Da Vinci Machines

The last time the Da Vinci machines exhibition was in town was around 2 years back, said the counter person at the Mines International Exhibition & Convention Centre. It was previously hosted in the national science centre located in Bukit Kiara. Me and Ariel were thinking of going but our funds were overly tight at the time.

So we made it a point this time to pay it a visit. In addition, it was kind of our pre-Valentines date since the actual day falls on a weekday. 😛

Now, photography and video recording was apparently not allowed in the exhibit. Though I witnessed some other lady happily recording the whole place with her iPad2 as we exited the exhibition. Thus, as a disclaimer, let me say that my photos here are primarily to help promote the exhibition and isn’t used for personal gain.

About the Da Vinci Machines exhibit

Although the exhibit space wasn’t huge, there were quite a number of machines, some paintings and even manuscripts to read. Note though Leonardo Da Vinci wrote backwards.

View from entrance

The Da Vinci machines were downsized replicas of what the man envisioned in his drawings. Some replicas were so cool that it allowed you to interact with the machines itself. Look out for the ones which says, please handle with care.

The coolest machine me and Ariel liked was the Archimedes machine. It was a machine which drew water using a pipe wrapped around a cylindrical object. By turning in accordance of the pipe, it pushed water from a lower portion to the container above. Cool!

Da Vinci tank

In the TV series Doing Da Vinci which was on Discovery channel, they recreated a life-size replica of what was known as the armored tank.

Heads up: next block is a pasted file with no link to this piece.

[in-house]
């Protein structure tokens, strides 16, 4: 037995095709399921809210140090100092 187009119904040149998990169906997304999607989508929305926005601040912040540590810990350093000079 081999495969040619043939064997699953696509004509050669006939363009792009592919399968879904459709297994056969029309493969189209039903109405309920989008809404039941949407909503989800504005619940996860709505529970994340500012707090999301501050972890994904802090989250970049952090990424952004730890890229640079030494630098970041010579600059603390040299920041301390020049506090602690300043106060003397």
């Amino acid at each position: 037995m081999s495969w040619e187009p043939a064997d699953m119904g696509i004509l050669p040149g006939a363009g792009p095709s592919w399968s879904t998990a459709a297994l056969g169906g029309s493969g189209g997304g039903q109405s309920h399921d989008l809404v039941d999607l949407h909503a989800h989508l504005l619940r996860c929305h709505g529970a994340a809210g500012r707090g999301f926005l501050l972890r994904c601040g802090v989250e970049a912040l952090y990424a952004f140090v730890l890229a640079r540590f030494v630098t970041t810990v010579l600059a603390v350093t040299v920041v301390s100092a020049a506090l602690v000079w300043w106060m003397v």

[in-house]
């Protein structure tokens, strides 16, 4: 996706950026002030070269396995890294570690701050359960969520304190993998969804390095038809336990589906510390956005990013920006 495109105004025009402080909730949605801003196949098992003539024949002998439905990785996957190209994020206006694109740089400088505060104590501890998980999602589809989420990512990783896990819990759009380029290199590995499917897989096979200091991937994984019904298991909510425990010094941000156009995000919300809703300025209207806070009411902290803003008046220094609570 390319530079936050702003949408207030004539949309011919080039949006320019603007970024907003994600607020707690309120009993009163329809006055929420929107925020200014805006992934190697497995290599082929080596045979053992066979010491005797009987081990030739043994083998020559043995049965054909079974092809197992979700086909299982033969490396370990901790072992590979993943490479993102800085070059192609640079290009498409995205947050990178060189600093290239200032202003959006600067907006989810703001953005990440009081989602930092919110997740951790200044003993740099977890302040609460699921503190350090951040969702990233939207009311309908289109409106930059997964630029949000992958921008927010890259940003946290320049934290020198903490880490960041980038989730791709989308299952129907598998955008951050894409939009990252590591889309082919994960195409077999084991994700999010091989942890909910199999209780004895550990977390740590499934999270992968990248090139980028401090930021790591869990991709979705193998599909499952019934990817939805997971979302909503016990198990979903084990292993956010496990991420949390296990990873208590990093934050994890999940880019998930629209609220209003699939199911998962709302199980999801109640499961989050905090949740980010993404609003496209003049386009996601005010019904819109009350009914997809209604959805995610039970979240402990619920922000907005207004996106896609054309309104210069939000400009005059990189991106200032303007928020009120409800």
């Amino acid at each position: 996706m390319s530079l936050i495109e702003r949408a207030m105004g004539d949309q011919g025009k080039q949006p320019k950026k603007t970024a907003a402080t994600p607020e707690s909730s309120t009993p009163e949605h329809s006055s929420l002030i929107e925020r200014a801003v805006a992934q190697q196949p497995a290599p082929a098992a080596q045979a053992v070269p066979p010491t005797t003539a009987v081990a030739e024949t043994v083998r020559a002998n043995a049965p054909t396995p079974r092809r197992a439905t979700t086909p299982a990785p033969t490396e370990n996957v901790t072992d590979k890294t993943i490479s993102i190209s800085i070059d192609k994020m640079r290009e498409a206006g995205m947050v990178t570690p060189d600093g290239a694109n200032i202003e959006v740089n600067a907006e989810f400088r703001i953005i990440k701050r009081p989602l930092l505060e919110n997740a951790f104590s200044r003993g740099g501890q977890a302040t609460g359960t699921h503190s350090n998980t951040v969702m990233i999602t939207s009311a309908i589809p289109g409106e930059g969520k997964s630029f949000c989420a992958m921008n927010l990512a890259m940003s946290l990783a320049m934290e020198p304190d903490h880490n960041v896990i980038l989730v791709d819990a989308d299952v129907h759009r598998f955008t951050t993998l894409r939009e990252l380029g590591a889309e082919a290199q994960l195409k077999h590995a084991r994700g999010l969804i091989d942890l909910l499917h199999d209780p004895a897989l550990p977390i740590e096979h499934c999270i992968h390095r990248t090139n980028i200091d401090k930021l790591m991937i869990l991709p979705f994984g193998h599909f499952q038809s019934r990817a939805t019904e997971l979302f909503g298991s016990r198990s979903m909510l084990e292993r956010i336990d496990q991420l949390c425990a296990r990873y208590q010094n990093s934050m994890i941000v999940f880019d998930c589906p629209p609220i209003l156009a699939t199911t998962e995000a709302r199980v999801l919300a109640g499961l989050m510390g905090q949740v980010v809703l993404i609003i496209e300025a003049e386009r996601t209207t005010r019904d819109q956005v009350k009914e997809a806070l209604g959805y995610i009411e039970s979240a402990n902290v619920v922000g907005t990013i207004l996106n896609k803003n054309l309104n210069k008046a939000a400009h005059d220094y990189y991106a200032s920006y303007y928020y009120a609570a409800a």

The exhibit had a few sections starting from war machines to flying machines and other machines used by Da Vinci to create new inventions by experimentation.

Room of mirrors

Unlike a changing room, explanation written for this exhibit was to observe the person in it – beats me, what what Da Vinci was observing. 😛

Some of the famous paintings you’ll see at the exhibit are the Mona Lisa and The Last Supper. But they’re more like printouts than fake paintings. Nonetheless, I now know few other paintings which he did and what’s the story behind them.

Overall, it was an alright exhibition. Inspiring to see how one man, inventor and artist, actually visualized machines and ideas which gave birth to some of the things we use today.


The exhibition is on the Ground floor at the Mines International Exhibition and Convention Centre (MIECC). The entrance fee is RM28 for adults and RM18 for students. I personally recommend arts people, engineering backgrounds or people who appreciate Da Vinci to pay the exhibit a visit.

It just might be the spark you need to solve a problem. 🙂